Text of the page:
Jul 14, 2019
Jack (All reviews)
"What's over there in the other world? The truth isn't something you can openly say."

Mitsuami no Kamisama is an award-winning work by Kyou Machiko, an author most well known for the whimsical identity each one of her manga exhibits and with this story it's no different as we follow the seemingly lonely life of one girl, well that's not the whole truth but more on that in just a moment.

The first thing that you will notice with Mitsuami no Kamisama, and with all of Machiko's works is the softness that her art emanates, it fills you with a feeling of warmth, couple it with the minimal amount of dialogue most of her work's have and it's fairly easy to get lost in her works where you may end up finishing them in a day or getting close to it. Another advantage of her soft art-style is the inherent vulnerability it adds to each character, and as a side effect, the emotion they end up displaying is heightened in effect. For this story in particular, there's a lot of bright & warm colors that are used to purposefully clash with the abnormal world that our main character inhabits. Speaking of which, our main character and some of the other characters that are introduced as the story progresses all have rather plain designs, from their hair styles to the type of clothing they wear, nothing stands out about them, instead the focus of this manga is on the setting, and rather the story behind said setting. What we are shown is nothing out of the ordinary, our main character lives by herself in a house, there's a shore nearby where sea turtles often come from and every now and then our MC might get some mail, the real question that begins to form is, where is everybody else?

The second thing you might notice is the dialogue, or the lack thereof that is present in this story, this is done purposefully and ties back into her art. Machiko prioritizes telling a story through her environments a lot of time, whether it be with a panel that focuses on the night sky or the emotion displayed on a character's face. Each of these is used and prioritized in a way over the conventional storytelling method of dialogue & text, and thanks to the author's skill with this unconventional storytelling as well as the inherent vulnerability given off by the character's designs, it pays off in great effect during the story's highest notes.

But speaking of this story is a delicate issue, and it's one that doesn't even really start to form until about a third of the way through the manga. See for a large majority of this manga, especially at the beginning, every chapter is told through the eyes of a specific tool that our heroine has, for example, a clothespin, soap, gardening gloves, and a few others I won't mention but through each of these tools we are shown a story that tells a day in the life of the specific tool, and what there thoughts are regarding what they do. These stories can range from funny to touching, philosophical to depressing, and with each of these stories you get a grasp of Machiko's strong storytelling. In most of her works she focuses on a character driven journey but for Kamisama we are instead treated to her ability at crafting a story based largely on the world the characters live in.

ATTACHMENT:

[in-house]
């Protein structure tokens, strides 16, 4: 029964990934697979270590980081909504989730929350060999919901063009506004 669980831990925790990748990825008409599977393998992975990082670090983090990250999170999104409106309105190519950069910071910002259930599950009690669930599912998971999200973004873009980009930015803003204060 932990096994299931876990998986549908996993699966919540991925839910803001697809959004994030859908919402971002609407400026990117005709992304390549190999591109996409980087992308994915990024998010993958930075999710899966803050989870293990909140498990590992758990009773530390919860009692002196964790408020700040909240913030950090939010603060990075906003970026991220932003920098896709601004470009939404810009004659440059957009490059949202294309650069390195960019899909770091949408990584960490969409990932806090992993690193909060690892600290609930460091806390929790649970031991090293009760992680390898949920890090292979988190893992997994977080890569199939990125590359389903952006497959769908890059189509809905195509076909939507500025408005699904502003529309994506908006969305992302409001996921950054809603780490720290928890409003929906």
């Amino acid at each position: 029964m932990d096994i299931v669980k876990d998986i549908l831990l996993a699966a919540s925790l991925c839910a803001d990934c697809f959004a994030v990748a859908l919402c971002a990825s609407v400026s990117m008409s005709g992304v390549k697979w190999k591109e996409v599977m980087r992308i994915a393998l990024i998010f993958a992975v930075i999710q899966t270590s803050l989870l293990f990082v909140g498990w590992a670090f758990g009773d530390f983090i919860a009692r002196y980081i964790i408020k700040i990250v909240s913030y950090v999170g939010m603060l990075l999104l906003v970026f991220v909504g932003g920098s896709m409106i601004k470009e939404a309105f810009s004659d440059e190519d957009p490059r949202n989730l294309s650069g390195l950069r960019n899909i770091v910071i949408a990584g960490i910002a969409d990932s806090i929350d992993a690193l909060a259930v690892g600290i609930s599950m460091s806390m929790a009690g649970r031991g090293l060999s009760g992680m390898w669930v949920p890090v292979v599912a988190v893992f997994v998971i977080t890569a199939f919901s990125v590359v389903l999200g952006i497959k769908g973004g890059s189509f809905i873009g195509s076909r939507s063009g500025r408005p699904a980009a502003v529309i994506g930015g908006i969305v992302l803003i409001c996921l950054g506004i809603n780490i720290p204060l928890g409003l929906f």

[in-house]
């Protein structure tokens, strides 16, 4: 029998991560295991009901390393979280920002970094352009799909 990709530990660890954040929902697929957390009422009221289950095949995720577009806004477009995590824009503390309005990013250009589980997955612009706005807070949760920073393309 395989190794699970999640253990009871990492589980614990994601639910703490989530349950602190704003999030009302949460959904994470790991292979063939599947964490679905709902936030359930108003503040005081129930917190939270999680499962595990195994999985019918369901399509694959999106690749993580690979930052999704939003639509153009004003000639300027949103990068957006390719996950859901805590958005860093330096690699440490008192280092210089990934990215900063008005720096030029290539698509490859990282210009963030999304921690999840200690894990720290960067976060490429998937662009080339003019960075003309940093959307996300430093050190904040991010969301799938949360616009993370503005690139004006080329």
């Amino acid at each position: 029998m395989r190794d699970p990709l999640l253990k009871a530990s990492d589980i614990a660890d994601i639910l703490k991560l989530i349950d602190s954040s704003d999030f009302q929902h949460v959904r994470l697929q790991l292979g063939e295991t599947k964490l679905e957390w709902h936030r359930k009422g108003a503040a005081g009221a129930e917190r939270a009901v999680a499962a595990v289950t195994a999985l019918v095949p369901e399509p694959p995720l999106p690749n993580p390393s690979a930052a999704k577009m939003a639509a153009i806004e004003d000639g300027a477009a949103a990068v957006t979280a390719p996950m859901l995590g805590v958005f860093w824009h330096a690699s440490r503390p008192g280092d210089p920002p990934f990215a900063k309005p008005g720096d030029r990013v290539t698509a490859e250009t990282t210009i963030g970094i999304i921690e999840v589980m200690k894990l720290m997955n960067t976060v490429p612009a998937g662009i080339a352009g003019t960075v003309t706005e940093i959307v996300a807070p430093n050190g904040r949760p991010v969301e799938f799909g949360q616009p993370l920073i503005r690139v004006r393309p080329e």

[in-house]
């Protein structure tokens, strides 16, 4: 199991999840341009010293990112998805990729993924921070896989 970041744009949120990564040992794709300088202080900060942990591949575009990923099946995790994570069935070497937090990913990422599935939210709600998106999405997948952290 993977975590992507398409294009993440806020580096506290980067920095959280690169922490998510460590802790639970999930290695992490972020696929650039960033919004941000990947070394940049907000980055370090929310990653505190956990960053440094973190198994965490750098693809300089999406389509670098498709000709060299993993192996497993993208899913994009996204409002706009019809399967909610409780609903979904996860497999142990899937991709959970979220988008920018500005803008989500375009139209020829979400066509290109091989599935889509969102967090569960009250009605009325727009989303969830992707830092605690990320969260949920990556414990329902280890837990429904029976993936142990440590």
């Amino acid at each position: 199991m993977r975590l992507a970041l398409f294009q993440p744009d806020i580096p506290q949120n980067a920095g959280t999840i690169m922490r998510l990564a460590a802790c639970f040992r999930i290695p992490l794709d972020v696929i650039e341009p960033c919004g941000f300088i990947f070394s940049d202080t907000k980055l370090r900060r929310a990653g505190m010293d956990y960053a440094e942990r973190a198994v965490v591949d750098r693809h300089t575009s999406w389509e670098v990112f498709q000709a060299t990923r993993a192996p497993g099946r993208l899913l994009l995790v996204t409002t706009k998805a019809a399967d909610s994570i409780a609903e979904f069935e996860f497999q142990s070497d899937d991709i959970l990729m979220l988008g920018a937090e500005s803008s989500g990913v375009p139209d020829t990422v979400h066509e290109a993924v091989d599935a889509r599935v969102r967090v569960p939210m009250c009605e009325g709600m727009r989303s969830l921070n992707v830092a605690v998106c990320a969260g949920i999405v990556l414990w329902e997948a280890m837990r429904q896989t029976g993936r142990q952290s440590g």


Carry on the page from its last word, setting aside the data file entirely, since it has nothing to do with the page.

That's not to imply that the character's themselves don't have much of a story because they do, and the shift from environmental to character-focused comes off feeling well-written and smooth, it's just that the whole air that surrounds this manga is leading unto the reader hoping to get a glimpse into what might have happened to this seemingly devoid world. Speaking of shifting focus there is one issue with the manga (as mentioned earlier) and that has to do with that shift from the environmental focus to a character driven one, the shift itself doesn't feel out of place but what does is the feeling of abruptness that the ending leaves you with. The ending itself is quite clever and well-written, with questions being answered and the stakes being raised we are presented with a surprising and poignant climax that I enjoyed, but my issue is with the fact that what follows the climax is nothing, and in a story sense where it ended is a logical conclusion that our characters would have reached, but as an overall story it feels just stuffed in a little bit too early on in what could have been a much longer story.

In regards to the characters, each one (including the tools themselves) are all written in a touching, and surprisingly human way, especially those you may only see for a single chapter. They are all touched upon and bring with their arrival, a lesson to not only our main character, but more importantly us as the reader and with that leaves a feeling that won't go away once you reach the last page.

Thinking about it now this story holds many messages to it, from the one-off chapters to the ending there's a lot to be found and plenty here to touch the heart. It would have been nice to see the story continue on but really what we were given anyways was quite good itself. Overall Kyou Machiko has written another touchingly lovely story that everyone should give a shot and check out.